So the executives who decide where the investments will be made pass us up for the bigger towns with the higher median incomes, fuel their trucks at the big truck stops, and bully the suppliers into prices so low that a small town grocer can often get a better deal at Walmart then their wholesalers offer. And because we’re too poor to attract a new store, we get poorer as we have to drive 20 miles to where our jobs went and the empty storefronts and long distances to anything destroy our property values and tax base.

So we try to eke out a living while praying that a muddy trench doesn’t cave in while we fix another leak in the town water system, and it’s a good day if that leaking tire makes it to the next gas station with a working air hose. We haul a “bargain” CAT home on a wreck of a trailer towed by an overloaded tractor and hope we don’t kill anyone. We throw unknown cans of liquid from Dave’s hoard on the burn pile and spend an expensive day at the burn ward that probably cost more than the estate auction raised. And we die too soon from treatable chronic diseases because we don’t have insurance or if we do health care is substandard out here anyway.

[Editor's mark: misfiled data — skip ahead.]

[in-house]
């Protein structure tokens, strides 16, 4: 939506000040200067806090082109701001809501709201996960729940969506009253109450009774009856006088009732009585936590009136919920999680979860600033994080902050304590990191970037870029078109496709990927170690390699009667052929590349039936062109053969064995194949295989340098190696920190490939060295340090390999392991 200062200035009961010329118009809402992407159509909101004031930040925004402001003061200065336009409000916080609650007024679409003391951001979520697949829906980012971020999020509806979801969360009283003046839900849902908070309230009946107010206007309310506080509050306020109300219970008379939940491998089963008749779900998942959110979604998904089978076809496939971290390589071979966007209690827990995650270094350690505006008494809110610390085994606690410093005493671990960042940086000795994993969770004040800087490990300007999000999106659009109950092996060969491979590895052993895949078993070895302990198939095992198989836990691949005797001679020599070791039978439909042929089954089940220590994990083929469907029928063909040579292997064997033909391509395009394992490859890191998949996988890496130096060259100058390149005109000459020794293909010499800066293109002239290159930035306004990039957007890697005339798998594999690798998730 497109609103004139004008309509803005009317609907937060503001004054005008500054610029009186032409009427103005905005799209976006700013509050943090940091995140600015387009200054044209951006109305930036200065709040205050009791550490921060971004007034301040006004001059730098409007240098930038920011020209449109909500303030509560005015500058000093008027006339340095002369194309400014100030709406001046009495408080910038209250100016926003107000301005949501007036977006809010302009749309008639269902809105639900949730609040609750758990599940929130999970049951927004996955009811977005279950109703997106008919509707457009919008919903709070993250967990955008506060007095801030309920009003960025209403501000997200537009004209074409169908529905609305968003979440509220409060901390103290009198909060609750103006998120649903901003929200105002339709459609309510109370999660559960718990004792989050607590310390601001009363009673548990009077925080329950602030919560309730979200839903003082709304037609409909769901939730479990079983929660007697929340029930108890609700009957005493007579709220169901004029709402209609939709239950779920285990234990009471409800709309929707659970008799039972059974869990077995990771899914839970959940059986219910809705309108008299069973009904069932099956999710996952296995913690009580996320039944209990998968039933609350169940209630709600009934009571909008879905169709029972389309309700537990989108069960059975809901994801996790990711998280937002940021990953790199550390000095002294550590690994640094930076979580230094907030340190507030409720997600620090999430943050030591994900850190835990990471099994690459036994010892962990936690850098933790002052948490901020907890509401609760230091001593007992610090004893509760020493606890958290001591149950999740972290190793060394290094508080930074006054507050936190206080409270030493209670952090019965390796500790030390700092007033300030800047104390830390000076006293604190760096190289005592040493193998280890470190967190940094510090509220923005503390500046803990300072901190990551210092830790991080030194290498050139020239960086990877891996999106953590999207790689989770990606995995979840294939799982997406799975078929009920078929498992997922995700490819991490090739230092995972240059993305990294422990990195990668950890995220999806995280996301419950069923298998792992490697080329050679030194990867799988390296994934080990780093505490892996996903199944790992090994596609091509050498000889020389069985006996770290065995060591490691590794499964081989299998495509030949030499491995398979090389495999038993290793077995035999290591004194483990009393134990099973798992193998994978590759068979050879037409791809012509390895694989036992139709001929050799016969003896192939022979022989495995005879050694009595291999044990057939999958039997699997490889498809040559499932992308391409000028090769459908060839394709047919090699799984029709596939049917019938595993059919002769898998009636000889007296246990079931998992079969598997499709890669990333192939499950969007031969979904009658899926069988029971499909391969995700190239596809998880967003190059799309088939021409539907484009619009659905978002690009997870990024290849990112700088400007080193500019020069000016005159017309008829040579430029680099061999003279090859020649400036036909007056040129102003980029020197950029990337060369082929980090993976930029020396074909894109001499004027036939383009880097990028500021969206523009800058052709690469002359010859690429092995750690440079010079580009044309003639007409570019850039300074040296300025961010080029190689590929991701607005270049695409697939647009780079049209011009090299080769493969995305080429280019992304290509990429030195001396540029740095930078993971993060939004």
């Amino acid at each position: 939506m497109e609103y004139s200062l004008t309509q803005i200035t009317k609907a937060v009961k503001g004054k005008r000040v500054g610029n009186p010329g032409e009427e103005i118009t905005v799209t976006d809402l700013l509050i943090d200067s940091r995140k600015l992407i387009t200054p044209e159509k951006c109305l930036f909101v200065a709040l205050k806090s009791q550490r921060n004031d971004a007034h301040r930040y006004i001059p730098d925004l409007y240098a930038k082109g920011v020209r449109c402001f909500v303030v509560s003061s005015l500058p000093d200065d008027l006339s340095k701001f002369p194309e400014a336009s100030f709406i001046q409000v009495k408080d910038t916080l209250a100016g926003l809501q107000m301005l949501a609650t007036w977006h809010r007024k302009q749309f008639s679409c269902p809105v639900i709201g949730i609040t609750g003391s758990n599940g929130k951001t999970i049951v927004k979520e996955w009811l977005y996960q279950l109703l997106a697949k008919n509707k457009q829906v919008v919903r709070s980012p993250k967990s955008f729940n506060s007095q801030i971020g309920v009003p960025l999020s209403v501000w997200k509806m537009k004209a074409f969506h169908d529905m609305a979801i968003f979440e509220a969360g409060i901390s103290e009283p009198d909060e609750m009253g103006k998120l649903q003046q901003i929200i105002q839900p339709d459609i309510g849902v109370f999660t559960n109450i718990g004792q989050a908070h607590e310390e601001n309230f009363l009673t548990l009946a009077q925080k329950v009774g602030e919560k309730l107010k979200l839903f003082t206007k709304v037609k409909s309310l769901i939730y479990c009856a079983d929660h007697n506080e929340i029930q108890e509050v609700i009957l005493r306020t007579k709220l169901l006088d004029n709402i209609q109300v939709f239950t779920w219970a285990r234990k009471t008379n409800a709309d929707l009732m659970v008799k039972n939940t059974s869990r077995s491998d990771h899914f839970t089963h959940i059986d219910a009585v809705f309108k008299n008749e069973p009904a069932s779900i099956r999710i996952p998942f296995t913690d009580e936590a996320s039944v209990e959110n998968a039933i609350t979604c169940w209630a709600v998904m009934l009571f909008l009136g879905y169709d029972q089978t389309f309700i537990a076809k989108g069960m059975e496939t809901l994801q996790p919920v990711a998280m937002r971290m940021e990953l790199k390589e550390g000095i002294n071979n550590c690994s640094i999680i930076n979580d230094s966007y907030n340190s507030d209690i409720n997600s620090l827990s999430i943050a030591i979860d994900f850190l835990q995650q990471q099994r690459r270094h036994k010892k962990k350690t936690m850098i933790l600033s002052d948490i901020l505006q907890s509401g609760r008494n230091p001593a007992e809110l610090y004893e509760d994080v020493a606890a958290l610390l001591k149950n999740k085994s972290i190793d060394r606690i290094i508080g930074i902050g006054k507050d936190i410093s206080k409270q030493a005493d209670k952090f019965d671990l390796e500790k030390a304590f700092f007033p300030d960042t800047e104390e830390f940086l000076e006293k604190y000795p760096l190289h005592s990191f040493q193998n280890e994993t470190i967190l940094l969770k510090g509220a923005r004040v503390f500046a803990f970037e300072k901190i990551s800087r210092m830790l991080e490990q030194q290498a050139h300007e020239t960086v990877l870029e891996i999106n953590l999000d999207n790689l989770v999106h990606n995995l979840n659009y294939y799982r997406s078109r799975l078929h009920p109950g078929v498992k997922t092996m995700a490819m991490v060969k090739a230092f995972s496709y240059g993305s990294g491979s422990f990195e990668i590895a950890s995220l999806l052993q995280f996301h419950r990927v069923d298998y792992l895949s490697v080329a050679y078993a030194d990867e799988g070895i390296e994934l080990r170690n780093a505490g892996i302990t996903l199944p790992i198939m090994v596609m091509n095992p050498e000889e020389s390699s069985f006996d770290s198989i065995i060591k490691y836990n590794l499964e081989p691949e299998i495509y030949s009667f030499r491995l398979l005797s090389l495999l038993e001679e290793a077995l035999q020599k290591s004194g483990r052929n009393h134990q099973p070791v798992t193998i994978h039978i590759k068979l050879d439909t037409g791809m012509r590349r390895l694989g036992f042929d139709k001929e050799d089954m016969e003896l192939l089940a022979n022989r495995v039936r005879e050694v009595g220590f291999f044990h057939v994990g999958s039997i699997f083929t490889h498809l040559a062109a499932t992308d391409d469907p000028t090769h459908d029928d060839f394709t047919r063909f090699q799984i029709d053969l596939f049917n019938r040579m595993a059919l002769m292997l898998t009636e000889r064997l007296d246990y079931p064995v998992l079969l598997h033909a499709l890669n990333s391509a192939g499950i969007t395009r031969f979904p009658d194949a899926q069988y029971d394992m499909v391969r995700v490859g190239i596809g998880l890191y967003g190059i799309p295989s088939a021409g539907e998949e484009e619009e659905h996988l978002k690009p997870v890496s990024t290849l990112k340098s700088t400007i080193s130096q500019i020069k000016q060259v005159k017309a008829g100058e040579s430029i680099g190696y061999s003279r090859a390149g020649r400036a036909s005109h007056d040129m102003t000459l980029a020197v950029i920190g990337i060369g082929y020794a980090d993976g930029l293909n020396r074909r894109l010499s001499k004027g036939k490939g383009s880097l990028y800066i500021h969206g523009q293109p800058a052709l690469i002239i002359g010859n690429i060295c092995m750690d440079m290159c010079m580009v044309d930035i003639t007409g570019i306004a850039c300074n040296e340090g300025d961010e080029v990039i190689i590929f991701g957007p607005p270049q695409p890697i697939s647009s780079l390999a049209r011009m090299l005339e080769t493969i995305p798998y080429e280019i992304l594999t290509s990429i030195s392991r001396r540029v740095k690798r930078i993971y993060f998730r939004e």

And the city folks think poverty is entirely an urban minority problem…

Rural. Poverty. Is. Real.

Why do country folks buy a 40 year old bulldozer at auction, then buy an almost as old trailer with no brakes and flat tires to haul it home on, then hitch it to a too small even older tractor resulting in the considerable daylight under the rear tires of said tractor?